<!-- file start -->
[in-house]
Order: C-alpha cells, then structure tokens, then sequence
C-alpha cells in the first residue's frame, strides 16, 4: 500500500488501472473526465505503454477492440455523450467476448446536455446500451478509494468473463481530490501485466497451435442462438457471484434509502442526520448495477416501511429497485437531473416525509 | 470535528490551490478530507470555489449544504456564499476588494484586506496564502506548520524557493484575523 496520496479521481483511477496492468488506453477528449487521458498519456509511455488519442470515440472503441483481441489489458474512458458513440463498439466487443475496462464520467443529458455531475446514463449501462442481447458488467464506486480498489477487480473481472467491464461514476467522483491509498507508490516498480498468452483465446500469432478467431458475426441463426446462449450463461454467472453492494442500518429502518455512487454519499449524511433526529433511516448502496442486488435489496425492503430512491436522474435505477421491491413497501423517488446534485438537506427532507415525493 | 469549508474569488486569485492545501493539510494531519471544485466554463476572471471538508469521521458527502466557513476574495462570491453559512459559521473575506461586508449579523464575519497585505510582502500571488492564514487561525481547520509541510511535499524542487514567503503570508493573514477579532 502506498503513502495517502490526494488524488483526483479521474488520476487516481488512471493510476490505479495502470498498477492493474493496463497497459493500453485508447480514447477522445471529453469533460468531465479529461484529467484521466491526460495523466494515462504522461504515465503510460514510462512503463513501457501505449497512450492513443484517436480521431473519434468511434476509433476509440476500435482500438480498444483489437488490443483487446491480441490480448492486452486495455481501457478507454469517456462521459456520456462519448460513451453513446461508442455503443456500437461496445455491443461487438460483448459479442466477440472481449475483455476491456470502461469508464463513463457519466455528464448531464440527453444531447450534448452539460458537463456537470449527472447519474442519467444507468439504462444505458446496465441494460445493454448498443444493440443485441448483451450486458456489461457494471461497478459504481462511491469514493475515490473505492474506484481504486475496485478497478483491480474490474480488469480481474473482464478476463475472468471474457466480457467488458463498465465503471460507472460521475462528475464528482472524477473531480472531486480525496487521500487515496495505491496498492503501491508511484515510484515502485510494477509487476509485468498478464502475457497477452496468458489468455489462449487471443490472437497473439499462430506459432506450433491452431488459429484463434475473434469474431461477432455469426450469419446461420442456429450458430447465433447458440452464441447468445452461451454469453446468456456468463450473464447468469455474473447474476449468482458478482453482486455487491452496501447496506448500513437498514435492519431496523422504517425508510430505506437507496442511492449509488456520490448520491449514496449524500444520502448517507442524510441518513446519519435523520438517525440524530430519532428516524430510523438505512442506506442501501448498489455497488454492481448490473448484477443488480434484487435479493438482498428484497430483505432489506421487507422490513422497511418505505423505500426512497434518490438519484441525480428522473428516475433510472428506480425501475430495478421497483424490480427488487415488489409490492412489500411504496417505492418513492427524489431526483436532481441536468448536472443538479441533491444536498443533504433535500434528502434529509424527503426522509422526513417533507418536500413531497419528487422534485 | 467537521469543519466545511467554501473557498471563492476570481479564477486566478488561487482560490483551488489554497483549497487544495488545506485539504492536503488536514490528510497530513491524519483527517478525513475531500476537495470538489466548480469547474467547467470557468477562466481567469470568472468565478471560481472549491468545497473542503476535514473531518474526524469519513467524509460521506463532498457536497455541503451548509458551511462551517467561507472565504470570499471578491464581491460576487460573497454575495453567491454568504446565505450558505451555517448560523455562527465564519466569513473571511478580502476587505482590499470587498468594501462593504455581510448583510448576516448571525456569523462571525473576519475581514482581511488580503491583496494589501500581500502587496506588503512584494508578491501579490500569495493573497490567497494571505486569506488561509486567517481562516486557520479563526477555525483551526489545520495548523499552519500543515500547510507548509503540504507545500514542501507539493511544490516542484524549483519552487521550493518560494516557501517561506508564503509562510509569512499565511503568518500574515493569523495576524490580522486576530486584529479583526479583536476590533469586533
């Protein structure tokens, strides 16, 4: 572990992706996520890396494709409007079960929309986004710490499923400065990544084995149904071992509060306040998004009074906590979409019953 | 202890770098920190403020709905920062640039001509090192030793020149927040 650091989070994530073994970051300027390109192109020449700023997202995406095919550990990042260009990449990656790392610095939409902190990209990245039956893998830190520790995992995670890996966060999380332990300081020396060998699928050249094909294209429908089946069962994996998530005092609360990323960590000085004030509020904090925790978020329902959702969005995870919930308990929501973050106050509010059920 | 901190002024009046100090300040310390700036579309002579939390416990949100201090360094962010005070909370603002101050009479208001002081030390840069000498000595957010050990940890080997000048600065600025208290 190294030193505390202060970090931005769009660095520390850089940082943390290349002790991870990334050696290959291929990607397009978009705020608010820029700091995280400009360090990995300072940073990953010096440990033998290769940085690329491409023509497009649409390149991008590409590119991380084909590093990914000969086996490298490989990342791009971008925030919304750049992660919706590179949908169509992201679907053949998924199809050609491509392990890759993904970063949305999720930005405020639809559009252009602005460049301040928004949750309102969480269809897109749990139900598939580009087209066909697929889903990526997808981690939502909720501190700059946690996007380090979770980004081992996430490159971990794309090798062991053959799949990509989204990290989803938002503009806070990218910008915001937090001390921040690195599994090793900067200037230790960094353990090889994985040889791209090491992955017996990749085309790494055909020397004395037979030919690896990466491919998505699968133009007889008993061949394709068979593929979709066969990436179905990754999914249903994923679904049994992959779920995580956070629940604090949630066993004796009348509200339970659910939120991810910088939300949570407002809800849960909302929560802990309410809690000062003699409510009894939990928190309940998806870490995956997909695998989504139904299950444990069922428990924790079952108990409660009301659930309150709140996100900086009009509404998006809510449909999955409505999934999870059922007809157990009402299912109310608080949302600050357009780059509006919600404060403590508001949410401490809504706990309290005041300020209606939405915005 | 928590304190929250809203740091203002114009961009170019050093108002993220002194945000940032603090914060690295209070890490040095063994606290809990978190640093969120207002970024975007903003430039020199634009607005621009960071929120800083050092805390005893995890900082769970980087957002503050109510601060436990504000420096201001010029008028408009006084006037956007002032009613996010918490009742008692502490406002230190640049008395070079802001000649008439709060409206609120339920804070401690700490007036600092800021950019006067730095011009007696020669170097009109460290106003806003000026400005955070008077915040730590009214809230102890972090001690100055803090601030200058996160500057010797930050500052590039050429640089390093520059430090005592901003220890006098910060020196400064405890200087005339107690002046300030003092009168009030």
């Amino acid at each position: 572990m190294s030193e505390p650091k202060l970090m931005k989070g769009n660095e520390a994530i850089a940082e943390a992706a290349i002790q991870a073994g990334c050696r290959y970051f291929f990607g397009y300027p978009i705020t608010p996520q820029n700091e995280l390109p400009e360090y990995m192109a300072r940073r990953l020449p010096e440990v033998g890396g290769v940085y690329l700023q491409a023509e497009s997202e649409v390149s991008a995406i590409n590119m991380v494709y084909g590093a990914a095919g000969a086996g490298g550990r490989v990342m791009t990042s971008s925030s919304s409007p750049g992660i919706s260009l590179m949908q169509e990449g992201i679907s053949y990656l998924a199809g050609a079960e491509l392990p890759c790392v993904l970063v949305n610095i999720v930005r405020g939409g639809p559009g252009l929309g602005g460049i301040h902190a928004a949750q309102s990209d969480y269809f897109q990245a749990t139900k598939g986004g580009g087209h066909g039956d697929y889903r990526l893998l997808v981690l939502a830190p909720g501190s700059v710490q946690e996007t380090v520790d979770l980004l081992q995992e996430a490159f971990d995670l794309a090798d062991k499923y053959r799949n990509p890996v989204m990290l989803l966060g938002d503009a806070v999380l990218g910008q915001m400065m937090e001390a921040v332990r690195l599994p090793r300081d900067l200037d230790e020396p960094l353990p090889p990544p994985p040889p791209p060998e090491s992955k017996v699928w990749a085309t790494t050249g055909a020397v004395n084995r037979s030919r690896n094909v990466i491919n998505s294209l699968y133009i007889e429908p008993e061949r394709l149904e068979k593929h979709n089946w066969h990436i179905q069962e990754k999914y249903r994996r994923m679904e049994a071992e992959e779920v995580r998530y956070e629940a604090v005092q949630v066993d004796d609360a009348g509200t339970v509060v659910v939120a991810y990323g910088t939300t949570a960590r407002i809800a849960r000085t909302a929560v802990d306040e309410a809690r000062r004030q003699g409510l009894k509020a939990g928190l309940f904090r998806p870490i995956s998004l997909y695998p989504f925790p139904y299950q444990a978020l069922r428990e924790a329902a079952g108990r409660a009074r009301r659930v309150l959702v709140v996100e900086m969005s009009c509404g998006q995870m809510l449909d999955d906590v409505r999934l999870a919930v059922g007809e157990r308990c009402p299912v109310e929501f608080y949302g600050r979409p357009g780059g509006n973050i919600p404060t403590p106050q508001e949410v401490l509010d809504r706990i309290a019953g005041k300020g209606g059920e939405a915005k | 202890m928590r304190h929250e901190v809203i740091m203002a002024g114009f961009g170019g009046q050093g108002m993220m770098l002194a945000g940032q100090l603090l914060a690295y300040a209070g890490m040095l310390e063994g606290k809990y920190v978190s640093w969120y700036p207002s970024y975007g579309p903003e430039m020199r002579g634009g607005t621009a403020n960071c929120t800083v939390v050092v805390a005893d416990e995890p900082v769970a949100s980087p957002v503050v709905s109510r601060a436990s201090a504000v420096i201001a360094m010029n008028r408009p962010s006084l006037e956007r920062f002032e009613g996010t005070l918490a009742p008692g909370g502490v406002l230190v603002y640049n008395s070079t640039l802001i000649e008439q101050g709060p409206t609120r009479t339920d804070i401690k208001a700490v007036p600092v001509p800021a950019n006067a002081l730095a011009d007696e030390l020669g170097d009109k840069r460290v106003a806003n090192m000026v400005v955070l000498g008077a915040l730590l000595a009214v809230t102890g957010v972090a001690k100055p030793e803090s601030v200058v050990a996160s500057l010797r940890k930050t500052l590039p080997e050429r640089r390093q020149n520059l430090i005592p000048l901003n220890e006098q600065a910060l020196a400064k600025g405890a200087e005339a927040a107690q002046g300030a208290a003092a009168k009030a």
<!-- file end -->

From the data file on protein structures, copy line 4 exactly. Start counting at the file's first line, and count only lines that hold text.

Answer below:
């Protein structure tokens, strides 16, 4: 572990992706996520890396494709409007079960929309986004710490499923400065990544084995149904071992509060306040998004009074906590979409019953 | 202890770098920190403020709905920062640039001509090192030793020149927040 650091989070994530073994970051300027390109192109020449700023997202995406095919550990990042260009990449990656790392610095939409902190990209990245039956893998830190520790995992995670890996966060999380332990300081020396060998699928050249094909294209429908089946069962994996998530005092609360990323960590000085004030509020904090925790978020329902959702969005995870919930308990929501973050106050509010059920 | 901190002024009046100090300040310390700036579309002579939390416990949100201090360094962010005070909370603002101050009479208001002081030390840069000498000595957010050990940890080997000048600065600025208290 190294030193505390202060970090931005769009660095520390850089940082943390290349002790991870990334050696290959291929990607397009978009705020608010820029700091995280400009360090990995300072940073990953010096440990033998290769940085690329491409023509497009649409390149991008590409590119991380084909590093990914000969086996490298490989990342791009971008925030919304750049992660919706590179949908169509992201679907053949998924199809050609491509392990890759993904970063949305999720930005405020639809559009252009602005460049301040928004949750309102969480269809897109749990139900598939580009087209066909697929889903990526997808981690939502909720501190700059946690996007380090979770980004081992996430490159971990794309090798062991053959799949990509989204990290989803938002503009806070990218910008915001937090001390921040690195599994090793900067200037230790960094353990090889994985040889791209090491992955017996990749085309790494055909020397004395037979030919690896990466491919998505699968133009007889008993061949394709068979593929979709066969990436179905990754999914249903994923679904049994992959779920995580956070629940604090949630066993004796009348509200339970659910939120991810910088939300949570407002809800849960909302929560802990309410809690000062003699409510009894939990928190309940998806870490995956997909695998989504139904299950444990069922428990924790079952108990409660009301659930309150709140996100900086009009509404998006809510449909999955409505999934999870059922007809157990009402299912109310608080949302600050357009780059509006919600404060403590508001949410401490809504706990309290005041300020209606939405915005 | 928590304190929250809203740091203002114009961009170019050093108002993220002194945000940032603090914060690295209070890490040095063994606290809990978190640093969120207002970024975007903003430039020199634009607005621009960071929120800083050092805390005893995890900082769970980087957002503050109510601060436990504000420096201001010029008028408009006084006037956007002032009613996010918490009742008692502490406002230190640049008395070079802001000649008439709060409206609120339920804070401690700490007036600092800021950019006067730095011009007696020669170097009109460290106003806003000026400005955070008077915040730590009214809230102890972090001690100055803090601030200058996160500057010797930050500052590039050429640089390093520059430090005592901003220890006098910060020196400064405890200087005339107690002046300030003092009168009030």